A segment of a ski movie we saw last year was filmed in the Lofoten Islands. Skiers were getting ready inside seaside cabins before being dropped off by helicopters on the ridges of steep mountains, seemingly shooting out from the beach. Now, our jam-packed ferry is slowly coming in the bay at Moskenes and we are experiencing it for ourselves. The jagged peaks look like the high tops of lofty mountains but salty air tickles our nostrils, we are at sea level. Dry cod, the stockfish, which used to be Norway’s biggest export—before North Sea oil was discovered during the late 1960s—is omnipresent and fishing is still a big industry throughout the archipelago.

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Reine harbour with its picturesque “rorbu” (fishermen cabins). Nordland.
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Stockfish heads drying on wooden racks, out of Reine. Nordland.

After less than 10 kilometres, we’ve seen four tunnels already and we are ordered to load our bikes in the trailer of a pilot car to go through some road construction. Janick asks the young driver if they are digging a tunnel. « No », he answers, « a tunnel would be the cheaper option for the government but here we build a half-tunnel, with one side open, because the tourists want to see the Lofotens ».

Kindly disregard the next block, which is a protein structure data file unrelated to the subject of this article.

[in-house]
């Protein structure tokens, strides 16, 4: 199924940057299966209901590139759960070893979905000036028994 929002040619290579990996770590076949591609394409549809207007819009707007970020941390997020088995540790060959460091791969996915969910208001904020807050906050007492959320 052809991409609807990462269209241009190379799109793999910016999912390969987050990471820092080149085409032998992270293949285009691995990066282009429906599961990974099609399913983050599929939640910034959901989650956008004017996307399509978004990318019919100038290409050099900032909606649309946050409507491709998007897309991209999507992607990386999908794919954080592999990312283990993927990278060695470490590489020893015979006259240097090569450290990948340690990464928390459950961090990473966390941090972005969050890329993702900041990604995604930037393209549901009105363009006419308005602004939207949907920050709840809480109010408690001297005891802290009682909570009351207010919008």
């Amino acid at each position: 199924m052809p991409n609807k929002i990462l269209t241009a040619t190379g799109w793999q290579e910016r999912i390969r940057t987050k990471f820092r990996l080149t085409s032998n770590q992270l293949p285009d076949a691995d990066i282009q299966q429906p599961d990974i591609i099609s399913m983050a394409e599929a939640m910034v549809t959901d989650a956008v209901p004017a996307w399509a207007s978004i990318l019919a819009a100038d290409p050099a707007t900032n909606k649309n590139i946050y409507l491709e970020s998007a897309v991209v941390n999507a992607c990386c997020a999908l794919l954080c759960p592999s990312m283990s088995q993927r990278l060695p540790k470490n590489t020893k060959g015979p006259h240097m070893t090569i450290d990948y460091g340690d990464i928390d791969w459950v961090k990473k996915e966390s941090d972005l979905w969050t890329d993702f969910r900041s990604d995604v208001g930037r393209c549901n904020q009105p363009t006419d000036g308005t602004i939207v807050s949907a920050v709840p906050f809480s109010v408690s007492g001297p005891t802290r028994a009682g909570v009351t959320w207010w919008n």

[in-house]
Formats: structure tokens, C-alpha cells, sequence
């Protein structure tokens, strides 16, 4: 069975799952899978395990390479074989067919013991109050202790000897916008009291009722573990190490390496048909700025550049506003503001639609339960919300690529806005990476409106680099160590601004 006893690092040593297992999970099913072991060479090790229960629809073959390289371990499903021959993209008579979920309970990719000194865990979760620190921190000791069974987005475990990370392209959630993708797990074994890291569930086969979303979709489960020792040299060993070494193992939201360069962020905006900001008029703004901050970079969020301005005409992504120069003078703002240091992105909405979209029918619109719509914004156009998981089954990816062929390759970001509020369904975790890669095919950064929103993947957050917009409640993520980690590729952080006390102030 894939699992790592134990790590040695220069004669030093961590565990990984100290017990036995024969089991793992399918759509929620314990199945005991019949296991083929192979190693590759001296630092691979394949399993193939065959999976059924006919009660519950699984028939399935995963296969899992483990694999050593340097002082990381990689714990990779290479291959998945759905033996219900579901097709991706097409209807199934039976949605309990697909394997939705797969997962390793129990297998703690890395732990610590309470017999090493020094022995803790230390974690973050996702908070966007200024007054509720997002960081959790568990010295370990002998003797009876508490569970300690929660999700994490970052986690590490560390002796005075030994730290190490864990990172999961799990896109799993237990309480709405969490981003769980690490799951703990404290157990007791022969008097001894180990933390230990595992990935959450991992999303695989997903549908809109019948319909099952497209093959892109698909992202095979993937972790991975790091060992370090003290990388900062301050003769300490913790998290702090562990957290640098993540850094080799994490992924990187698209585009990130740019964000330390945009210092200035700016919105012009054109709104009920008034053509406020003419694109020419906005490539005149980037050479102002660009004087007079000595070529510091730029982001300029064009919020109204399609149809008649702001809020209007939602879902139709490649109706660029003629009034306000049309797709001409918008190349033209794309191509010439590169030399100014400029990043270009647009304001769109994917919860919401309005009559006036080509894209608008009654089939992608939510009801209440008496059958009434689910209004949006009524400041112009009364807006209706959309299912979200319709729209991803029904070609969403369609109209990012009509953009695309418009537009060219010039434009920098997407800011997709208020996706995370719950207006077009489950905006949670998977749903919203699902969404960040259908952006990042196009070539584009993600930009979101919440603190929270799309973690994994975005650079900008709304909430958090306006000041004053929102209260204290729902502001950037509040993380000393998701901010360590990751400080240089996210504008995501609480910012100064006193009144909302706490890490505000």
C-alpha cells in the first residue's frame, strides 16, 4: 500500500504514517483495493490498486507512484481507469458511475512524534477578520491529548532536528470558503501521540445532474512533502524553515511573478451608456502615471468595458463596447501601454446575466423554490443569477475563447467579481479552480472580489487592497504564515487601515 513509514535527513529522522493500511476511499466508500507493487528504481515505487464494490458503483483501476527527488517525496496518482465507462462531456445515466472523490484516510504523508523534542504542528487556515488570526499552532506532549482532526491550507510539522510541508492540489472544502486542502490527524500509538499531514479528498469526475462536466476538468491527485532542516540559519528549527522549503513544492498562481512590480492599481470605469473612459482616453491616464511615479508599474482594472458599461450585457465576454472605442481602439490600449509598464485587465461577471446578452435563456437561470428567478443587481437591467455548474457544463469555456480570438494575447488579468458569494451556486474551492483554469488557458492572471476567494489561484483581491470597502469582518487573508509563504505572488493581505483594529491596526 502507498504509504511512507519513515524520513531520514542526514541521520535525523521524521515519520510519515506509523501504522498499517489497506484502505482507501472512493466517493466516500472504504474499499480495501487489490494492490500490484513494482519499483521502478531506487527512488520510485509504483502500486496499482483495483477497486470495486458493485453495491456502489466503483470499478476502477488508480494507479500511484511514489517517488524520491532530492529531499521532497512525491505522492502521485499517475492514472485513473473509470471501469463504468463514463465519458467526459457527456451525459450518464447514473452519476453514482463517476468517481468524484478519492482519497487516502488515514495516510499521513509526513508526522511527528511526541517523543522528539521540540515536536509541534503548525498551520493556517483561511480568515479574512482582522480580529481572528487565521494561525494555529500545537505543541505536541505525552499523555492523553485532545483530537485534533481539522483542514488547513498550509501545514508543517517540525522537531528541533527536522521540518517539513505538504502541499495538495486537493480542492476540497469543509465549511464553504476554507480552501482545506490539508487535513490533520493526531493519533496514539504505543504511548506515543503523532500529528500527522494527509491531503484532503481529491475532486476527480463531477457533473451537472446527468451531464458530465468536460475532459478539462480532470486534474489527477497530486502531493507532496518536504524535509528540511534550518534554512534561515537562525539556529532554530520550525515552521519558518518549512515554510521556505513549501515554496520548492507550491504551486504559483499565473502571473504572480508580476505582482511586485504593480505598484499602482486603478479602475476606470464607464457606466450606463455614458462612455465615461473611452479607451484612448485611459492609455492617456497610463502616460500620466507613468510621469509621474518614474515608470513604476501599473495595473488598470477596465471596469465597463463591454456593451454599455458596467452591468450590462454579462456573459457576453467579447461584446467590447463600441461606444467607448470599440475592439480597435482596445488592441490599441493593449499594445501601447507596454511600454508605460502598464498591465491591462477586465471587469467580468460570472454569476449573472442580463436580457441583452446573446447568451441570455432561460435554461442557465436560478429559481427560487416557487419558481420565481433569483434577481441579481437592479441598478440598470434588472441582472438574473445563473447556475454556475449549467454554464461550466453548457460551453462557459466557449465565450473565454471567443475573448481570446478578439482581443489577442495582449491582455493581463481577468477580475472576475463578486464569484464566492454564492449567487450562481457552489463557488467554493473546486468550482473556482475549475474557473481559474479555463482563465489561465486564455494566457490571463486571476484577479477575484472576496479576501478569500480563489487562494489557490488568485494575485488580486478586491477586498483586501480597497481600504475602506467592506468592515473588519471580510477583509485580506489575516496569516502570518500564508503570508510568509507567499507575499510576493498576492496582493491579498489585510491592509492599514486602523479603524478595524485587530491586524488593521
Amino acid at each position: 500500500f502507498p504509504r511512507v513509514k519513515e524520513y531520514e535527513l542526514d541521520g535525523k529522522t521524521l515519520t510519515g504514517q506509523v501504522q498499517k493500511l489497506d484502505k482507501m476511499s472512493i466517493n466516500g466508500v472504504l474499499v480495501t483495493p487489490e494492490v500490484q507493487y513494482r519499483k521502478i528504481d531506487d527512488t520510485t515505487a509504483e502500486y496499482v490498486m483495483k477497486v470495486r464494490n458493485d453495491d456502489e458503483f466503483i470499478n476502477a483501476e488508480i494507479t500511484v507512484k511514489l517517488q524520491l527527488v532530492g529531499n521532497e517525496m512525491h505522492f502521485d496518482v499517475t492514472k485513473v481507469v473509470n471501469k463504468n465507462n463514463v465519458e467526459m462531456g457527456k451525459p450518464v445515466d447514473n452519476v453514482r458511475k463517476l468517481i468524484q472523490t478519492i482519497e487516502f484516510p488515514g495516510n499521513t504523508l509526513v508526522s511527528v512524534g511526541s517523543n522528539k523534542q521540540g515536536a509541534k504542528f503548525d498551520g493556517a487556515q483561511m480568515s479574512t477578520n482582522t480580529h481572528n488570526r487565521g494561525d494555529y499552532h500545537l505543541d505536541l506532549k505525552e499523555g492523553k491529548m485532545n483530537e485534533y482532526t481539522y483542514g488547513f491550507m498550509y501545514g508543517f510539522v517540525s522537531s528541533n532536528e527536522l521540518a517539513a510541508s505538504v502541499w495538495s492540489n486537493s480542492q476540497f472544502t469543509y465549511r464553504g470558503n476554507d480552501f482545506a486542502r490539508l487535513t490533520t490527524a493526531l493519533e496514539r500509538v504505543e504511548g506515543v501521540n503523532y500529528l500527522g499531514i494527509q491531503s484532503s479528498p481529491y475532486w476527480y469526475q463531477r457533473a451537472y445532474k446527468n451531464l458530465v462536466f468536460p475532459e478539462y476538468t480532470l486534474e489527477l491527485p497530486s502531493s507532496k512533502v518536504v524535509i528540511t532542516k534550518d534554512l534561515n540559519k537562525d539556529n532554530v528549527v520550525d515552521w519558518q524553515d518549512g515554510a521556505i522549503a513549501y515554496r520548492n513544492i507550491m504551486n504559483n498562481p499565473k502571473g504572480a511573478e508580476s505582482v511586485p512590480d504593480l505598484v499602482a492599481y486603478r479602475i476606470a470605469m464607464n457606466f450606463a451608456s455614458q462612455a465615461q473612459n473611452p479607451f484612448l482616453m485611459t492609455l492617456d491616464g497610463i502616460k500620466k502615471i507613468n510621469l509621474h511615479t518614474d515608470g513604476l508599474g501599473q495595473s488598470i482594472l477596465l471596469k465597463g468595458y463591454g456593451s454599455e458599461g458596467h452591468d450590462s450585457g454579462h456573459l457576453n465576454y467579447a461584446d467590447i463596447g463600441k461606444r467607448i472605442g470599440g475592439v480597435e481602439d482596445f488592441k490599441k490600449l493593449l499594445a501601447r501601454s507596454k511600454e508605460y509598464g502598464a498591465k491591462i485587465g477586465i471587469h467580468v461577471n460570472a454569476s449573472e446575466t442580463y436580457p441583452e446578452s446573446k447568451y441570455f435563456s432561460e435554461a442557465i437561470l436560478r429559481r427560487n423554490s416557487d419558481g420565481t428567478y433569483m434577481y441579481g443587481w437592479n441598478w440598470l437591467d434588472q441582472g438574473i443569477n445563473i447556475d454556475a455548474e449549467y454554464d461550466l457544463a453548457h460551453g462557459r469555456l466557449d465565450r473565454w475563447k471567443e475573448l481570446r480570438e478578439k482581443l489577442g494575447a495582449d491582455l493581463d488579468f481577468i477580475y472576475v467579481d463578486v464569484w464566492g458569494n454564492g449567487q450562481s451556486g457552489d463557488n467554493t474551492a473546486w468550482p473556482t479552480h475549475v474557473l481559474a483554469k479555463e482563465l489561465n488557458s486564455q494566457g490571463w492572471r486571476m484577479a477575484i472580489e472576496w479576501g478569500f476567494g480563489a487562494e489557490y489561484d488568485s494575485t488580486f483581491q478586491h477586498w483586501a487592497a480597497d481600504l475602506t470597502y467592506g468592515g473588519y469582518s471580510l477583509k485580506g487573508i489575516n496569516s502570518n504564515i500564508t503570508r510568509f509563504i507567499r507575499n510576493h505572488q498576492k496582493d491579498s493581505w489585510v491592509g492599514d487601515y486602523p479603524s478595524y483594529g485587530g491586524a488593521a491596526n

La parade des vacanciers sur la route touristique nationale des Lofoten. Nordland.
The vacationeers summer caravan on Norway;s Lofoten national tourist road. Nordland.
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« A tunnel would be the cheaper option for the government but here we build a half-tunnel, with one side open, because the tourists want to see the Lofotens ! » Nordland.

The Norwegian Sea side is shrouded in fog around Ramberg but the rest of the way to Leknes is clear sky, crystalline waters and white sand beaches, this could be Bora Bora. From this magnificence the bike path plunges—on the left-hand side of the roadway—into the Napp Straight tunnel : a 2-kilometre long slippery corridor of wet concrete smell where black slurry is splashing up from our tires to our helmets!

Bora Bora ou les Lofoten, au 69ième parallèle de latitude nord? Nordland.
Bora Bora or the Lofotens? Nordland.
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Winds cleaning up the sky from the coastal fog, here and there. Nordland.

From Leknes, our map shows road #815 and we follow it as an alternative to narrow European Road #10 (E10) where the concentration of rental cars, caravans and motorhomes is making it difficult to look up from the handle bar. Besides the ant mill that is E10, the Lofotens with its organic farms, fishing villages, artsy and outdoorsy communities, midnight sun in the summer and northern lights in the winter have an inviting relaxed aura, it’s just so busy right now.

Janick émerge du tunnel franchissant le détroit de Napp, entre les ¸iles Flakstad et Vestvåg. Nordland.
Janick resurfaces from the tunnel linking the isles of Flakstad and Vestvåg. Nordland.